2. Hi, Brian. The key word is “incremental,” and beyond that, I’ve taken care to say that to support the DMCA isn’t necessarily to be a fascist. At the same time, remember that the DMCA trespasses on the concept of fair use, which is important in American political debate if the participants are to be well informed. Also, let’s keep in mind the efforts of the Bush administration to control our lives in other ways and overreach its authority whenever it can. Could a future Bush-style administration launch prosecutions against its enemies over “copyright violations”?

    So, no, we’re not talking about huge steps, but we are talking about a series of small steps in copyright and other ares that together, over time, could add add up to authentic fascism. And once again, keep in mind that corporatism is one component of fascism. I’m an unabashed capitalism, but I want the playing field to be level without government having to serve a particular industry or set of industries.

    Anyway, thanks for speaking up, whether or not we agree on this one.


  3. The claim that the United States is a fascist nation, or it will become one tomorrow has been a commonplace bromide in political rhetoric for decades. Indeed, the idea has been de rigueur for major classes of intellectuals starting in the 1960s or earlier. Some believe that goose-stepping to corporate anthems will become mandatory soon. I am concerned about the increase in governmental power but the DMCA is a minuscule part of this overweening power that is based in massive economic intervention and control.

    The hyperbolic rhetoric that invokes fascism reminds me of a coruscating quote about fascism attributed to Jean-François Revel. The quote appears at the end of the following passage that was written by Tom Wolfe about a panel discussion that took place at Princeton in 1965. It starts with some words by Günter Grass, the Nobel Prize winning German writer. (Passage found via “The Volokh Conspiracy” website).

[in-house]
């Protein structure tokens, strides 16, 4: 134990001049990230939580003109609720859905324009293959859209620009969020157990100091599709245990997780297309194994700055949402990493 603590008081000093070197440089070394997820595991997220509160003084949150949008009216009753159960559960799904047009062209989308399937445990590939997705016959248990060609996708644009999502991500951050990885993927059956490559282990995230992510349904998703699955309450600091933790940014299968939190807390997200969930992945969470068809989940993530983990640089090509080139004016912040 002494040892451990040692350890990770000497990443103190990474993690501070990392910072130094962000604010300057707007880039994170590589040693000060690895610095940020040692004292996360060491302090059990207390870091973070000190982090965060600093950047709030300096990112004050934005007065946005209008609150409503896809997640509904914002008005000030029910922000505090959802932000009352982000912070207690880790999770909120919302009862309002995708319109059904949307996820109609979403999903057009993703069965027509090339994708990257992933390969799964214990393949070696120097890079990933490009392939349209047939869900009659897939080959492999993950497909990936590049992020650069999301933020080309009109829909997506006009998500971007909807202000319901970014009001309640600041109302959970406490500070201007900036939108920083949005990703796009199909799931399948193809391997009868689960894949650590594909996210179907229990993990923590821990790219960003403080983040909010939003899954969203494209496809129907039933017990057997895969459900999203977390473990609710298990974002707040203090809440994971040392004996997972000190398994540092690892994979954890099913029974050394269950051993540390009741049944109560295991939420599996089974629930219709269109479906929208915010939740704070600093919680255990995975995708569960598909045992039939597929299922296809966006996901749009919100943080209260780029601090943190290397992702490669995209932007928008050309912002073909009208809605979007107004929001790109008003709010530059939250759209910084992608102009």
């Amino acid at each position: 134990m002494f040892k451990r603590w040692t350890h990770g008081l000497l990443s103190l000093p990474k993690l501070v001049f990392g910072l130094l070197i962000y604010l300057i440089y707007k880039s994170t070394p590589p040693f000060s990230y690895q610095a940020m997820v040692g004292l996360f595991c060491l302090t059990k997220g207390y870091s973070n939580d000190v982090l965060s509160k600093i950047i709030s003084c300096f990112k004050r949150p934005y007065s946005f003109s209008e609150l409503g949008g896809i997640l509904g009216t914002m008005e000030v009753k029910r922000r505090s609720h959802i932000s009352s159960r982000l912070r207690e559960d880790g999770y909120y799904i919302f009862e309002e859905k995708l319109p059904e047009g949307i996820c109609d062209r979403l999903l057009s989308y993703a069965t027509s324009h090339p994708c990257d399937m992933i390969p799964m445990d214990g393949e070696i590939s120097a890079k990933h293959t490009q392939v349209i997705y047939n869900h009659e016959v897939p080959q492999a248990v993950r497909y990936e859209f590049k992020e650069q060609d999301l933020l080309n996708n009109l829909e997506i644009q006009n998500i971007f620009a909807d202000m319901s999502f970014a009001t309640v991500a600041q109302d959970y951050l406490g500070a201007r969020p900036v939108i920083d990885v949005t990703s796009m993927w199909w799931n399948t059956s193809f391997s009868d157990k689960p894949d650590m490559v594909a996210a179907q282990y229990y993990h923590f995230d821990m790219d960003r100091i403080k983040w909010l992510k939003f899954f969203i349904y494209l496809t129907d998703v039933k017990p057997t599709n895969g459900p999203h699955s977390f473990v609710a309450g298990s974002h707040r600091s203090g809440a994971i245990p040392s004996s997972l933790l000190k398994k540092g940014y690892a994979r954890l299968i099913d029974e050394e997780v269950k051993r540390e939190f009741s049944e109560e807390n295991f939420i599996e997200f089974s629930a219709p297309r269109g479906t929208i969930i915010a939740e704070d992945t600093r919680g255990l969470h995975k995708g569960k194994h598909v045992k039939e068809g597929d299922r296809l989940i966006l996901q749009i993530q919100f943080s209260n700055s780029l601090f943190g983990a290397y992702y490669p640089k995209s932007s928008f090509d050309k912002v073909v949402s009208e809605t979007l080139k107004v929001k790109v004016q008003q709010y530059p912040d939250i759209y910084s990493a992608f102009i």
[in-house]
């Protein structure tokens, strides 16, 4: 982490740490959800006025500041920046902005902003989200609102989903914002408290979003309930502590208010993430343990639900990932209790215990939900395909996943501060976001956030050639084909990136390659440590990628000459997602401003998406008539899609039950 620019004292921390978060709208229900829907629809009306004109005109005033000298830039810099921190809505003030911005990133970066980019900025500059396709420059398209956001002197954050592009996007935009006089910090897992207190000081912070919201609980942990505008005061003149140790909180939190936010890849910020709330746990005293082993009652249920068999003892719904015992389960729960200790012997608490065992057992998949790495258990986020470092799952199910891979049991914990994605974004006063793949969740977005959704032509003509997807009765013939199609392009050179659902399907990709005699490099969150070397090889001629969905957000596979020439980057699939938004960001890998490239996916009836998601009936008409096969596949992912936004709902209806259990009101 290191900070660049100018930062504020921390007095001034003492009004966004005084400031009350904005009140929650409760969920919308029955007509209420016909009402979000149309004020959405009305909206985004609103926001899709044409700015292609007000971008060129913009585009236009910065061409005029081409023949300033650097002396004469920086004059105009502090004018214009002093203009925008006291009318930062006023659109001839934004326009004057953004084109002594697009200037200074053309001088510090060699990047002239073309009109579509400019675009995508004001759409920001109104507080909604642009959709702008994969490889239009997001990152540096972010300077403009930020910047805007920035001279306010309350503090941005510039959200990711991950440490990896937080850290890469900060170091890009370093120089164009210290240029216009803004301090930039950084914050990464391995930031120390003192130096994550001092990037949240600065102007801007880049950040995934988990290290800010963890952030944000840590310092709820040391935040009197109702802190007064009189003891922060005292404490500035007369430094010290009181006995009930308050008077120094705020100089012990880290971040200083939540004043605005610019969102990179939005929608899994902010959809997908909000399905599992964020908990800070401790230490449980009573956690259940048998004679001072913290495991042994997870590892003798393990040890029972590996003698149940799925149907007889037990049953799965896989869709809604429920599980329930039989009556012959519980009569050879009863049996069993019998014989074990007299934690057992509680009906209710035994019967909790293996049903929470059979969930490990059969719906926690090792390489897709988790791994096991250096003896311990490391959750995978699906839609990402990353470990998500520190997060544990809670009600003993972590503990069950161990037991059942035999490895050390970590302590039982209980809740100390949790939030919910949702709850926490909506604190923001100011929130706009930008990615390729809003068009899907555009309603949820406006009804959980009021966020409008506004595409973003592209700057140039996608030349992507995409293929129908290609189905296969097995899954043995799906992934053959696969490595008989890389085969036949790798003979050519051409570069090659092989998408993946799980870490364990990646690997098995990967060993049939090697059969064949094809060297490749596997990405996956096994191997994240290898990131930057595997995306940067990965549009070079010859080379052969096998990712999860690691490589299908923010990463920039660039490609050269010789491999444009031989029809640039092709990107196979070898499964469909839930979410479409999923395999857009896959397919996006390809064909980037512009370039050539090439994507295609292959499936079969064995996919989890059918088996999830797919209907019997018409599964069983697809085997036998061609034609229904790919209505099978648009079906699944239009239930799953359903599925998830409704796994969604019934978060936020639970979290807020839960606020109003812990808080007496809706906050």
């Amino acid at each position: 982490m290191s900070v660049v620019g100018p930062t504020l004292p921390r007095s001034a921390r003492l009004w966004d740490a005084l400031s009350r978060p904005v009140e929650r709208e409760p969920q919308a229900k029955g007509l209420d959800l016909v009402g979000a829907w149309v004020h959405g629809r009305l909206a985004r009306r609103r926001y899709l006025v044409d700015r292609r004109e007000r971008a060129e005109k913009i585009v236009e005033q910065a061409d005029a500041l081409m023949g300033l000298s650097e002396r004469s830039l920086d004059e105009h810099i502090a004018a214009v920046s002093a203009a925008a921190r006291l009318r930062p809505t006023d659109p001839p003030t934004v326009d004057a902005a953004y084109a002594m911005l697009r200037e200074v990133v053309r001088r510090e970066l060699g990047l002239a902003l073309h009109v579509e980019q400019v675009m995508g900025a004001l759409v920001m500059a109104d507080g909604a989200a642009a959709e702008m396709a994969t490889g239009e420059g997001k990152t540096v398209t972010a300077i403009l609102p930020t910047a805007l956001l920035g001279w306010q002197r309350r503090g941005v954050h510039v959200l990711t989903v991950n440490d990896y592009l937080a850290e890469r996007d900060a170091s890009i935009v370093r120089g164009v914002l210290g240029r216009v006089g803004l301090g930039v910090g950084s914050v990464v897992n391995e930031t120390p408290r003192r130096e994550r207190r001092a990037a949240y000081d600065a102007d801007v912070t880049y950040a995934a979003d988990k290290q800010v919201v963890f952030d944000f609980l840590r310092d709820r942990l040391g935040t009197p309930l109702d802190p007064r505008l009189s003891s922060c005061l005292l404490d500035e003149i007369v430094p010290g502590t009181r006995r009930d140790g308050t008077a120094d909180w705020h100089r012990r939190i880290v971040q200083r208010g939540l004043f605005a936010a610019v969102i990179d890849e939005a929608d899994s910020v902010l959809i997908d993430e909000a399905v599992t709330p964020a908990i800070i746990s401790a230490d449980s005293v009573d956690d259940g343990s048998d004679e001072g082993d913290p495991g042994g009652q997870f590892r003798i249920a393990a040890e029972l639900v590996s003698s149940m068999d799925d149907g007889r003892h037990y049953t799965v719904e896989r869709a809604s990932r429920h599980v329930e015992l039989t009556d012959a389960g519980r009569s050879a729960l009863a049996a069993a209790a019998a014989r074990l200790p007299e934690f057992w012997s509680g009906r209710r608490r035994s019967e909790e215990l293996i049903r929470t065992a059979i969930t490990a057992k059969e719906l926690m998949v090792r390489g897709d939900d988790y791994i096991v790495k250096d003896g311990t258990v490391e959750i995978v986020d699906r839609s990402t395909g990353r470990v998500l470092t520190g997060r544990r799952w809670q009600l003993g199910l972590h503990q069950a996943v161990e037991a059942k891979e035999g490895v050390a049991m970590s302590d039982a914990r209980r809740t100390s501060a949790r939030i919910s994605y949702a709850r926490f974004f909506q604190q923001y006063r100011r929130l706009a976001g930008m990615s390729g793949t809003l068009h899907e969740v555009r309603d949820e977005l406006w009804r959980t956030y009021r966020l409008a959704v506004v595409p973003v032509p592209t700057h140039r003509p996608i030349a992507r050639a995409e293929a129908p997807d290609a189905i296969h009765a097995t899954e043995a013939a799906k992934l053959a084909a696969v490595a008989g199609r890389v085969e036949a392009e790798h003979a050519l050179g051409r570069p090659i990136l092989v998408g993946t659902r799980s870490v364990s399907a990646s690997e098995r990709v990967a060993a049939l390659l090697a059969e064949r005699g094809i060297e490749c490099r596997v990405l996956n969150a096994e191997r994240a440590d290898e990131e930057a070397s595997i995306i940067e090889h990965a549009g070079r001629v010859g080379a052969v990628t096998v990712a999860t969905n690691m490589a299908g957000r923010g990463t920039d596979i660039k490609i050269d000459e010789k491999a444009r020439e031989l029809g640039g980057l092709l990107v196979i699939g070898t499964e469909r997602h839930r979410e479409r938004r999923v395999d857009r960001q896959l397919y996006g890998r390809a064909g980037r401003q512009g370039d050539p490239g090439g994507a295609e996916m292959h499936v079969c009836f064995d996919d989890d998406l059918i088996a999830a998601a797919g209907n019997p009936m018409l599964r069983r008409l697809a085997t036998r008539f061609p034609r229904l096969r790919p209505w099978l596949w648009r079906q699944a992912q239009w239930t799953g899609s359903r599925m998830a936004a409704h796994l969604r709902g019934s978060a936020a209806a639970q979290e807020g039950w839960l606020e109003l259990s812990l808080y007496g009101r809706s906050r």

“For the past hour, I have my eyes fixed on the doors here,” he said. “You talk about fascism and police repression. In Germany when I was a student, they come through those doors long ago. Here they must be very slow.”

    Grass was enjoying himself for the first time all evening. He was not simply saying, “You really don’t have so much to worry about.” He was indulging his sense of the absurd. He was saying: “You American intellectuals — you want so desperately to feel besieged and persecuted!”
    He sounded like Jean-François Revel, a French socialist writer who talks about one of the great unexplained phenomena of modern astronomy: namely, that the dark night of fascism is always descending in the United States and yet lands only in Europe.

    I offer apologies to any Europeans who might be offended by Revel’s translated and paraphrased comment. In the past few months Günter Grass made a belated disclosure of his Waffen-SS membership during World War II so his remarks are given a new twist.

  4. Fascinating post, Garson. Just to emphasize some points from my previous musings, the U.S. is not fascist today and is not likely to be tomorrow. But in my hardly infallible opinion, the DMCA does contribute to the risk. It’s a step along the way. Just wait until it is used selectively against political foes of those in power. Thanks. David